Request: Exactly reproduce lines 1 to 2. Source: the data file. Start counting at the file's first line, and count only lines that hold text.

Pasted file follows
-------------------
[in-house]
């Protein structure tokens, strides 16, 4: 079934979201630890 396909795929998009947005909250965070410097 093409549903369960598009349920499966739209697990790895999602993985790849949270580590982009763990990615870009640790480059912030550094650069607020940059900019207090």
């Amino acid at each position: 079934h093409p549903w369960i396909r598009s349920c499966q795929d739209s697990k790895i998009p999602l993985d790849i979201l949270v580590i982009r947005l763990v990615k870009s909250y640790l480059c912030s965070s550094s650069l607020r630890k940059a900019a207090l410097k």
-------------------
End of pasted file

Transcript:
[in-house]
């Protein structure tokens, strides 16, 4: 079934979201630890 396909795929998009947005909250965070410097 093409549903369960598009349920499966739209697990790895999602993985790849949270580590982009763990990615870009640790480059912030550094650069607020940059900019207090």